We’ve been very skeptical about reports claiming the next-generation Xbox would require a persistent Internet connection to play games. Although an updated Xbox roadmap detailed by VGLeaks mostly dispelled that idea, today we’re as close as we’ll get to putting the rumors to rest short of an official announcement. … …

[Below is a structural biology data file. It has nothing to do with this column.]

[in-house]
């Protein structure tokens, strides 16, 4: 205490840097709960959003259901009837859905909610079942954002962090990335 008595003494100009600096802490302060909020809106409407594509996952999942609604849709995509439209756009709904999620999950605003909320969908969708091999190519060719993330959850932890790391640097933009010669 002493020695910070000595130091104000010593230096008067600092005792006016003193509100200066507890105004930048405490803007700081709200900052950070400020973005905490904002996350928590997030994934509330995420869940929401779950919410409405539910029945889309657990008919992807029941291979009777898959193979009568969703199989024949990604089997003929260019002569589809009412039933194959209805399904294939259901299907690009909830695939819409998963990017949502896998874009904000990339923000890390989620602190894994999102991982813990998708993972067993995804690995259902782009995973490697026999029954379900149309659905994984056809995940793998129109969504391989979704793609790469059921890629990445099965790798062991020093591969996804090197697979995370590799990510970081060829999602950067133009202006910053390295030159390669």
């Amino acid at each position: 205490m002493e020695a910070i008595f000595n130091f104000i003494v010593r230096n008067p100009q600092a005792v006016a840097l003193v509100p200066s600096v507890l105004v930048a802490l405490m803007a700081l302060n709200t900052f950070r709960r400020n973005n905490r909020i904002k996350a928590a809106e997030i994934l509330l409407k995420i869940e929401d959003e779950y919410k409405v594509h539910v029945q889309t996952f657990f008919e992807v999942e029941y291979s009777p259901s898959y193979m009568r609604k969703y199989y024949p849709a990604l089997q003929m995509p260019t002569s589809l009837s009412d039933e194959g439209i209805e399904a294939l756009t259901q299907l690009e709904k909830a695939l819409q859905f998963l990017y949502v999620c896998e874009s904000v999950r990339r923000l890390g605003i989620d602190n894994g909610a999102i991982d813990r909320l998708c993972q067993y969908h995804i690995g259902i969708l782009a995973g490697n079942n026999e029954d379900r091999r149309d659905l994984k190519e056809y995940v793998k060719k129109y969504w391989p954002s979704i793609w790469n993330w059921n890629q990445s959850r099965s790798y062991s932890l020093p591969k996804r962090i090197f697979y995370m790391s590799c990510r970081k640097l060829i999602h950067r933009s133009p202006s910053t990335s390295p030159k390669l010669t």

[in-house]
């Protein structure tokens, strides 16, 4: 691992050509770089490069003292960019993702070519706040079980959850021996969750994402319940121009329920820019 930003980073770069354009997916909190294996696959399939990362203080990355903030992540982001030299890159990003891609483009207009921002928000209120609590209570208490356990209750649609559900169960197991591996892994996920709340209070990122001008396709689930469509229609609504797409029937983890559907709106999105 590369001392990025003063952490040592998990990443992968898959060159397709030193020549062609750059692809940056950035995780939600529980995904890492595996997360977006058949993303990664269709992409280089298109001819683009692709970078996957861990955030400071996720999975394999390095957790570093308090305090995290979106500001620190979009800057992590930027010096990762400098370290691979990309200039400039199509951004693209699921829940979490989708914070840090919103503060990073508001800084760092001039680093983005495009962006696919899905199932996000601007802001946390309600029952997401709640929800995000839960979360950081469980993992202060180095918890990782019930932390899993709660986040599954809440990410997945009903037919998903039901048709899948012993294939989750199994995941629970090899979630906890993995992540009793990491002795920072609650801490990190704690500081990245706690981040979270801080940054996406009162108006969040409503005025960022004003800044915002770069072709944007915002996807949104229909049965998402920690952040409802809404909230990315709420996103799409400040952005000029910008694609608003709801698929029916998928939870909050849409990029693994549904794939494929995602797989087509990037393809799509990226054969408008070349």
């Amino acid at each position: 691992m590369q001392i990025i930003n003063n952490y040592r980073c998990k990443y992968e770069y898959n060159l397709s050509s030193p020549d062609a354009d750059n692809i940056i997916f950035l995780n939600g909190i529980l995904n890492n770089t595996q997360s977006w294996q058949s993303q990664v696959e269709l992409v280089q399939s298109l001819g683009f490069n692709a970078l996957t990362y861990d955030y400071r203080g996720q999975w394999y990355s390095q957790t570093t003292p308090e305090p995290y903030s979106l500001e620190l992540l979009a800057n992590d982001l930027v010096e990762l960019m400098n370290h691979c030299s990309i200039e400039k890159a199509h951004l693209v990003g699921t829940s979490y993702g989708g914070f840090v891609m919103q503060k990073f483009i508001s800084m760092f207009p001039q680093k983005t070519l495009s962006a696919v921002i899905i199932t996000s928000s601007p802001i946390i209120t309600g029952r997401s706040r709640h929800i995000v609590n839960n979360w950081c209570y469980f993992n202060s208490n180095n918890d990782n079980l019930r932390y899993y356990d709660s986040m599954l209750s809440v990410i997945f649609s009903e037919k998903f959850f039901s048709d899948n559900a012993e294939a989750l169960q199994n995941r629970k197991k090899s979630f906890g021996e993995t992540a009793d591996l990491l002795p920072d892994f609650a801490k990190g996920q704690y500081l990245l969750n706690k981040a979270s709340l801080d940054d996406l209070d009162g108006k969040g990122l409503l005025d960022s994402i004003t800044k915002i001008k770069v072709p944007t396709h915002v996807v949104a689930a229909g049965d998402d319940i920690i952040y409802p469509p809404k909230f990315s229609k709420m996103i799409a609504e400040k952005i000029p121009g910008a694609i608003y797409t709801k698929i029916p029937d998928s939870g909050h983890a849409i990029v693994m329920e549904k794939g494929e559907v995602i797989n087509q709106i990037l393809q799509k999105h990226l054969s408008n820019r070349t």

Scientists could ‘see’ the pain experienced just by looking at a brain scan after taking real-time images of the brain’s immediate response, using functional magnetic resonance imaging (fMRI). When researchers gave participants a painful ‘dose’ of heat, the fMRI charted blood flows through the brain, leaving a pattern – or ‘signature’ – of brain activity.The study involved 114 healthy people, and was published in the New England Journal of Medicine on Thursday.The ‘neurological signature’ was used to predict subjective pain experiences with over 90 percent accuracy. Scientists devised an algorithm that could calculate this correspondence of brain images to the actual degree of pain felt.“Right now, there’s no clinically acceptable way to measure pain and other emotions other than to ask a person how they feel,” said Tor Wager, lead author of the paper.The results of the discovery could be used to monitor the pain felt by people who are unable to express it, and even bring an end to subjective patient self-evaluation of their own agony.Experts have said that the experiment’s findings could also pave the way to objective measurement of people’s pain on a real scale. In present times, patients usually rate their own pain on a scale of 1 to 10, a method that is often deemed unreliable. “Persistent pain is measured by means of self-report, the sole reliance on which hampers diagnosis and treatment,” the study’s background explained.Heat-induced and emotional pain on scannerScientists were able to determine reactions to only certain types of painful feelings.For once, heat-induced pain could be separated from regular warmth, pain anticipation and emotional pain, with researchers concluding that it “is possible to use fMRI to assess pain elicited by noxious heat in healthy persons.”The intensity of pain visibly subsided when pain relief was administered.Emotional pain was also measured: Some subjects who had recently gone through relationship break-ups were shown pictures of their former partners, or ‘rejecters.’ Scientists applied the ‘pain signature’ to determine how participants responded to what they called ‘social pain.’“There are many ways to extend this study,” Wager said, offering a possible path for future research: “Is the predictive signature different if you experience pressure pain or mechanical pain, or pain on different parts of the body?”Additionally, the issue of mapping chronic pain over the lifetime of an individual is yet to be addressed, such as with persistent migraines or fibromyalgia. Researchers do not yet know whether this ‘signature’ would appear in people with these afflictions.Pain lie-detector?However encouraging the results of the experiments are, researchers still point out that the study’s consequences should not be used to devalue people’s perception of their own pain. “This is not a pain lie-detector test, and it should not be used that way,” Head Researcher Tor Wager said. “People in pain need to be believed.”The incoming president of the American Academy of Pain Medicine, Lynn Webster, aired some concern to National Public Radio.“The bad scenario would be you come in in pain, the physician scans your brain and says, ‘Well, we don’t see the pain here so we think it’s in your mind. … We don’t think it’s really pain,’” she said, also explaining that insurance companies could use these results to avoid paying for drugs. …